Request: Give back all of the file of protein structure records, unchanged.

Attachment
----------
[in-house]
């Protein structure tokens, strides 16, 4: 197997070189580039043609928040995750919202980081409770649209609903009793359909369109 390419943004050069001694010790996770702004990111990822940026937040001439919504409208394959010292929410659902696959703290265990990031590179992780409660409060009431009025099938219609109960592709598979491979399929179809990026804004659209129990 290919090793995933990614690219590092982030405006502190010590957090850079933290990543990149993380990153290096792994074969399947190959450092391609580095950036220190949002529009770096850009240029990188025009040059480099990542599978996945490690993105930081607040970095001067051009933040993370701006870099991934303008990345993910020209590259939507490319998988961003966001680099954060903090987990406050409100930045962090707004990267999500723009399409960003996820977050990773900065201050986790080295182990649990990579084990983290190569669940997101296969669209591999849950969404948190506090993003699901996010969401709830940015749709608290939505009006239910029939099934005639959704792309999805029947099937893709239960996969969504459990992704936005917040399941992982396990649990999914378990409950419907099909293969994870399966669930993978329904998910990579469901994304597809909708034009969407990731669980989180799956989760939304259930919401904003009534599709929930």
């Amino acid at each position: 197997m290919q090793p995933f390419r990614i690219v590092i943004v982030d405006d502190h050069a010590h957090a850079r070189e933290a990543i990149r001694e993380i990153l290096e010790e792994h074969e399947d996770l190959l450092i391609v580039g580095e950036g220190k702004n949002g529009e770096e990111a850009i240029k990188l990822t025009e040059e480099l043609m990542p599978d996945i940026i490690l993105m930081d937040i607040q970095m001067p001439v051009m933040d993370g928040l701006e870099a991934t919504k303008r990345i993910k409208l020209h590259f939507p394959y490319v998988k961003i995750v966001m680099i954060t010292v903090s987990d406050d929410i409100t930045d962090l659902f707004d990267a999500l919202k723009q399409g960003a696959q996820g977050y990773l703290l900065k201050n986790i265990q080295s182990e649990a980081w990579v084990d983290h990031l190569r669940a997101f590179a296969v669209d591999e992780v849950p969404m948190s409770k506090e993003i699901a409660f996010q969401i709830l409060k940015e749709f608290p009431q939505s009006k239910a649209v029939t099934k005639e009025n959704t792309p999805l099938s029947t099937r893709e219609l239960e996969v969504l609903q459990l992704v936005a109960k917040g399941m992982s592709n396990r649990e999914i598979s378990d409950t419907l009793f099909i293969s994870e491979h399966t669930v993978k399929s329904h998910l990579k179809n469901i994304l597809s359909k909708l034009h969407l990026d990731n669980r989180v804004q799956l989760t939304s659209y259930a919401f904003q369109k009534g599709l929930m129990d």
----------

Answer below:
[in-house]
């Protein structure tokens, strides 16, 4: 197997070189580039043609928040995750919202980081409770649209609903009793359909369109 390419943004050069001694010790996770702004990111990822940026937040001439919504409208394959010292929410659902696959703290265990990031590179992780409660409060009431009025099938219609109960592709598979491979399929179809990026804004659209129990 290919090793995933990614690219590092982030405006502190010590957090850079933290990543990149993380990153290096792994074969399947190959450092391609580095950036220190949002529009770096850009240029990188025009040059480099990542599978996945490690993105930081607040970095001067051009933040993370701006870099991934303008990345993910020209590259939507490319998988961003966001680099954060903090987990406050409100930045962090707004990267999500723009399409960003996820977050990773900065201050986790080295182990649990990579084990983290190569669940997101296969669209591999849950969404948190506090993003699901996010969401709830940015749709608290939505009006239910029939099934005639959704792309999805029947099937893709239960996969969504459990992704936005917040399941992982396990649990999914378990409950419907099909293969994870399966669930993978329904998910990579469901994304597809909708034009969407990731669980989180799956989760939304259930919401904003009534599709929930």
């Amino acid at each position: 197997m290919q090793p995933f390419r990614i690219v590092i943004v982030d405006d502190h050069a010590h957090a850079r070189e933290a990543i990149r001694e993380i990153l290096e010790e792994h074969e399947d996770l190959l450092i391609v580039g580095e950036g220190k702004n949002g529009e770096e990111a850009i240029k990188l990822t025009e040059e480099l043609m990542p599978d996945i940026i490690l993105m930081d937040i607040q970095m001067p001439v051009m933040d993370g928040l701006e870099a991934t919504k303008r990345i993910k409208l020209h590259f939507p394959y490319v998988k961003i995750v966001m680099i954060t010292v903090s987990d406050d929410i409100t930045d962090l659902f707004d990267a999500l919202k723009q399409g960003a696959q996820g977050y990773l703290l900065k201050n986790i265990q080295s182990e649990a980081w990579v084990d983290h990031l190569r669940a997101f590179a296969v669209d591999e992780v849950p969404m948190s409770k506090e993003i699901a409660f996010q969401i709830l409060k940015e749709f608290p009431q939505s009006k239910a649209v029939t099934k005639e009025n959704t792309p999805l099938s029947t099937r893709e219609l239960e996969v969504l609903q459990l992704v936005a109960k917040g399941m992982s592709n396990r649990e999914i598979s378990d409950t419907l009793f099909i293969s994870e491979h399966t669930v993978k399929s329904h998910l990579k179809n469901i994304l597809s359909k909708l034009h969407l990026d990731n669980r989180v804004q799956l989760t939304s659209y259930a919401f904003q369109k009534g599709l929930m129990d």